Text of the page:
Inc. may have cured one of its financial headaches. But now it has other problems on its hands. 

Amazon’s third-quarter financial report, released on Thursday, showed that customers are buying more stuff from its online bazaar, which is good news for a company that had a puzzling slowdown in growth. It appears to have helped that Amazon started to move from two-day standard shipping for its Prime shopping club members to one day. The number of individual items Amazon sold in the quarter increased at an accelerated rate of 22% in the third quarter, and revenue was higher than analysts had expected. 

There are consequences of Amazon trying to kick-start growth with faster shipping and other methods, of course. It comes at the expense of profits.

Amazon has already warned that it’s spending more than it expected to speed up its package delivery operations. As a result of this and other increased spending, Amazon’s operating profit margin in North America shrank to 3%, the lowest in two years. The company is spending money in other areas, too, from salespeople for its cloud-computing division to programming for its streaming video service.

The company’s outlook for the fourth quarter suggests both that revenue growth will slow from the headier pace of recent quarters and that total company profit margins will continue to shrink. That wasn’t music to investors’ ears. Amazon shares fell in after-hours trading. 

Perhaps Amazon’s best financial and strategic asset, its Amazon Web Services cloud-computing business, also showed worrying signs. The growth rate was the lowest dating back to at least 2014, when Amazon first began disclosing AWS financial results.

It’s not unusual for Amazon to slash prices on AWS to win business or take other steps that might trade off revenue for strategic reasons. But Amazon needs AWS to keep growing like a weed, in part because it delivers outsized profits for the company. AWS generates one-fifth the revenue of Amazon’s e-commerce businesses, but its operating profits are larger.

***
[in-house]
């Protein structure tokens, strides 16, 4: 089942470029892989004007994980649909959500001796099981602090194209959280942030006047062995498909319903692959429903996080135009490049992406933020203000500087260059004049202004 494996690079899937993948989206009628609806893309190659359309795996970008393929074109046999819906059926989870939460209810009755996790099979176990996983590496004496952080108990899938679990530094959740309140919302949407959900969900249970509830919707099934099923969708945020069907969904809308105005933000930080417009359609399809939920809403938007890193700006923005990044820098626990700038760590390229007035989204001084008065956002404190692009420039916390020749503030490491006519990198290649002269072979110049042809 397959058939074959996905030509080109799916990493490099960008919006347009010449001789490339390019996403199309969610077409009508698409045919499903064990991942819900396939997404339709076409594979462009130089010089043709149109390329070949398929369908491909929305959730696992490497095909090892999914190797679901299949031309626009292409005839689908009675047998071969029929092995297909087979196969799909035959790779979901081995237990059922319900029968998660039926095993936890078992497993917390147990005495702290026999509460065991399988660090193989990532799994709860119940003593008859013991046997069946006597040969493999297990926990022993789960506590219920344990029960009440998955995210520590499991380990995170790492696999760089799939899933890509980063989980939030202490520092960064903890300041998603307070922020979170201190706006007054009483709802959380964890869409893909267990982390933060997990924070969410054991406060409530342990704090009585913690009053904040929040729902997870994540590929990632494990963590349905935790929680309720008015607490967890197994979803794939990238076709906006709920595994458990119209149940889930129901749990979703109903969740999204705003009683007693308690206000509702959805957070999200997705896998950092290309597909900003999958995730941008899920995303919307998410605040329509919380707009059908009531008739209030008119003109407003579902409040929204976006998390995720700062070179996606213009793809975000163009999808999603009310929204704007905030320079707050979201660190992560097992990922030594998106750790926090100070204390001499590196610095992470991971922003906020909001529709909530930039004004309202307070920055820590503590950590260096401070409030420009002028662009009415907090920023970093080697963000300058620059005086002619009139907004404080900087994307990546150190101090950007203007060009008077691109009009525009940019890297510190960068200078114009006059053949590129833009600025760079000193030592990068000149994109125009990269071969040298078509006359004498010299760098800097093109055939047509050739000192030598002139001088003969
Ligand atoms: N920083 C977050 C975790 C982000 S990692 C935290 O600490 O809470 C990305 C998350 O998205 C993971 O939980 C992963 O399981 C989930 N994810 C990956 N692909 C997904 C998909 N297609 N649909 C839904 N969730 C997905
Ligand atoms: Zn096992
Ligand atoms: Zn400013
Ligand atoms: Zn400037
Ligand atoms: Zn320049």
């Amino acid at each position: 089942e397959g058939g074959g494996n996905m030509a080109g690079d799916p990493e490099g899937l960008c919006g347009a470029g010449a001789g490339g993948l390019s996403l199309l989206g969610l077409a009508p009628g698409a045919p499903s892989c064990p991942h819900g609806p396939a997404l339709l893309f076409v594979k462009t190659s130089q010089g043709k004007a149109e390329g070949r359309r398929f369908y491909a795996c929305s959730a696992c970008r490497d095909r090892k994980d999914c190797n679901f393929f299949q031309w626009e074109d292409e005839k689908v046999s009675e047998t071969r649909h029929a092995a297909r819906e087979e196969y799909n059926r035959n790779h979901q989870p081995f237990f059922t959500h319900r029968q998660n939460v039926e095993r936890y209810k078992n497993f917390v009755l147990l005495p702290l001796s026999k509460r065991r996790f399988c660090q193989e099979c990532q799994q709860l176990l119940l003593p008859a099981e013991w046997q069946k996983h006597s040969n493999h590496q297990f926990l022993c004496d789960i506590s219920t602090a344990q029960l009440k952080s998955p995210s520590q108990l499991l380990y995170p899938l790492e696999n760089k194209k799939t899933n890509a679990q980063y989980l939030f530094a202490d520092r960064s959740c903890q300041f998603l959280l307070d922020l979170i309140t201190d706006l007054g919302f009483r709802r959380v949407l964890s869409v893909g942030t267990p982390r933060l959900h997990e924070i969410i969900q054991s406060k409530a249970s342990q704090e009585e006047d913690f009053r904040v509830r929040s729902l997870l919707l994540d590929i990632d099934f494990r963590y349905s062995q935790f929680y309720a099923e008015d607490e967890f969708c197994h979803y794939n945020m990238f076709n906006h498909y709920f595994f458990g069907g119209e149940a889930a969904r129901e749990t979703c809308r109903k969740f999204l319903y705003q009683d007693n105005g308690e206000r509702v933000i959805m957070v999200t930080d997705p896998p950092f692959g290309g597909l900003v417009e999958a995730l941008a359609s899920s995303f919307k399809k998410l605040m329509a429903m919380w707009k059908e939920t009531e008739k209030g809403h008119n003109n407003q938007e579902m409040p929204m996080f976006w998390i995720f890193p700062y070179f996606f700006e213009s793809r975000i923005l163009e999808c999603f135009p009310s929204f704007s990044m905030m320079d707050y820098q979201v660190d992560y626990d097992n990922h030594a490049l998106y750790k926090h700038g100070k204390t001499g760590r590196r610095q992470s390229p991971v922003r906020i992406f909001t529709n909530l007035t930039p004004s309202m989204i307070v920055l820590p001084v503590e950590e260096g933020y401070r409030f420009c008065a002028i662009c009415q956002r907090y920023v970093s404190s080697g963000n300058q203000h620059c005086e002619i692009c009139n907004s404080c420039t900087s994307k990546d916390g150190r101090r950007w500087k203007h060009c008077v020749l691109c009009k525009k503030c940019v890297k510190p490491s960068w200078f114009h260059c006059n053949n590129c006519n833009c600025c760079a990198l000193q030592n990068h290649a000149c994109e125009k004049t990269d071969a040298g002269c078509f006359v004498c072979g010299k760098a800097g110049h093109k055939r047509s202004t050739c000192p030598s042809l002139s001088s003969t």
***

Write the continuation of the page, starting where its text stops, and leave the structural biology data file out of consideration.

The third quarter didn’t look so hot for AWS profits, either. The second consecutive quarter of AWS operating margins at about 25% takes that figure back to 2017 levels. 

Amazon investors were fine — thrilled, actually — with Amazon’s project to plow money into faster shipping and its effort to encourage people to buy more goods from Amazon instead of a conventional store. There were signs those endeavors were having the intended effect, at least before the holiday quarter forecast. Amazon tends to be fairly cautious with its outlook, and that may be what’s at play here.

But anxiety is understandable about Amazon. The company’s retail competition is savvier now and has advantages that Amazon can’t match. It isn’t an invincible beast in online shopping. And with a hiccup in growth and margins at AWS, even the one sure thing for Amazon for now doesn’t look so certain. 

To contact the author of this story: Shira Ovide at

To contact the editor responsible for this story: Daniel Niemi at

This column does not necessarily reflect the opinion of the editorial board or Bloomberg LP and its owners.

Shira Ovide is a Bloomberg Opinion columnist covering technology. She previously was a reporter for the Wall Street Journal.

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